The Blue Angels, the U.S. Navy’s elite flight demonstration team, wish their awesome airborne success could carry over a bit more into their favorite grounded pastime.
From The Golf Journal Archives - Catching A Flyer
Nov 12, 2010
By Rich Skyzinski
(Note: This article originally appeared in the January/February 2002 issue of Golf Journal.)
WHAT IS WRONG WITH THIS PICTURE? On a glorious November morning, as a chill dissipates and the clear blue sky envelops the lush landscape of Lost Key Golf Club, on the outskirts of Pensacola, Fla., a group of pilots belonging to the Blue Angels flight demonstration team leaves the practice range. As the ace pilots make their way to the first tee, though, it appears there are some golf clubs in their possession that are in very unmilitary-like condition. It has been some time since a damp towel has been wiped across many of these grooves. If there were such a thing in golf as a surprise inspection, a number of these club-faces would not pass.
An amateur psychologist might scratch his head and wonder how this is possible. How is it that the exacting military precision that is pre-eminent in so much of these pilots’ daily existence has not found its way into their golf bags? If there’s one golfer who should comprehend the importance of properly cleaned and maintained equipment, it ought to be one who flies one $28 million aircraft inches apart from another at 400 mph.
Actually, it’s quite logical. The Blue Angels all fully recognize the basis upon which their awe-inspiring reputation has been built, and it’s the mastery with which they maneuver their F/A-18 fighter jets in drill-team precision. “We know what we’re good at,” explains Lt Marcello Caceres, the team’s events coordinator for the 2001 season, which ended in November with more than 200,000 spectators packed along the Pensacola beaches. “And it’s flying, not playing golf.”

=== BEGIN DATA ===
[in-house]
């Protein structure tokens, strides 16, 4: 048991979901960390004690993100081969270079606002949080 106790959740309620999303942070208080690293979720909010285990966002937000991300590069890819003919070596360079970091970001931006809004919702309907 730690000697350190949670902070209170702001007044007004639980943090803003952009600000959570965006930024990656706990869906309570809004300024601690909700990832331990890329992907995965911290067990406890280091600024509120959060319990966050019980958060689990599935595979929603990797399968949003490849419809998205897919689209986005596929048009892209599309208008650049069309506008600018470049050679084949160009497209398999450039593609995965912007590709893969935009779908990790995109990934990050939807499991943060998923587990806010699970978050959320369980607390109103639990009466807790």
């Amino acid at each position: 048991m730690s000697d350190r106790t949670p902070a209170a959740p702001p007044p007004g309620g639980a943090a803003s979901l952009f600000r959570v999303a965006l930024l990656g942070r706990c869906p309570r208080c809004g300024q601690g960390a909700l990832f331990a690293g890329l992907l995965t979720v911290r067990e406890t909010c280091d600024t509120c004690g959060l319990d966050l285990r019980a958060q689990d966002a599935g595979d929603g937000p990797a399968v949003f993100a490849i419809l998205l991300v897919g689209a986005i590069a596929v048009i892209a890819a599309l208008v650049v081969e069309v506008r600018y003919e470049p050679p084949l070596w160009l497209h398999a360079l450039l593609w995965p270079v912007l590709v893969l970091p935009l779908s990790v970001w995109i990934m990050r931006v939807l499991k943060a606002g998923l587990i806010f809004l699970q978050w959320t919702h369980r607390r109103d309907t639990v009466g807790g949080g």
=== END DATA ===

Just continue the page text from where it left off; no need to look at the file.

As New Cumberland, Pa., native Capt Andy Hall (USMC), who pilots the massive C-130 maintenance and support aircraft, nicknamed Fat Albert, adds good-naturedly, “If we flew the way we played golf, we’d all be dead a long time ago.”
The Blue Angels take their golf competition seriously, but a demanding work schedule puts a crimp in the plans any of them might have to show dramatic improvement in their playing skills. They often practice six days a week – flying, that is – and headline an air show in a different city each weekend but Easter from March to mid-November.
“It’s hard to get much better,” laments Lt. Dan (Dino) Martin, who played golf while in high school in New Jersey, “when you might play only once every few months.”
Caceres, a native of Napa, Calif., whose low double-digit handicap index is the best among the current group of players, adds, "We know we're never going to go out there and shoot a par round. But there is no such thing as a perfect flight, either.
“That’s one of the joys of flying these jets and of playing golf. You look at what you’ve done and try to take something out of it where you can improve. You try to get a little better the next time, and a little better the time after that.”
OF COURSE, the abilities required to become a top-flight golfer aren't the same ones necessary to fly with the Blue Angels, whose fighter jets can pass over a 440-yard hole in less than two seconds, but there are some personality traits which are useful to both. One is a self-confidence, an assurance that almost borders on arrogance, that he (or she) is up to a task that appears to be ridiculously difficult to the rest of us mere mortals. Do you think a touring pro stands over a 2-iron shot to an island green and asks, “I wonder if I can pull this off?” It’s the same with the Blue Angels. Before their first show of the season, they’ve completed a winter training in the California desert in which they’ve conducted 120 training flights or more. Every flight is filmed and critiqued, and there are exhaustive debriefings that follow each practice and show session, even when the entire program comes off as scripted.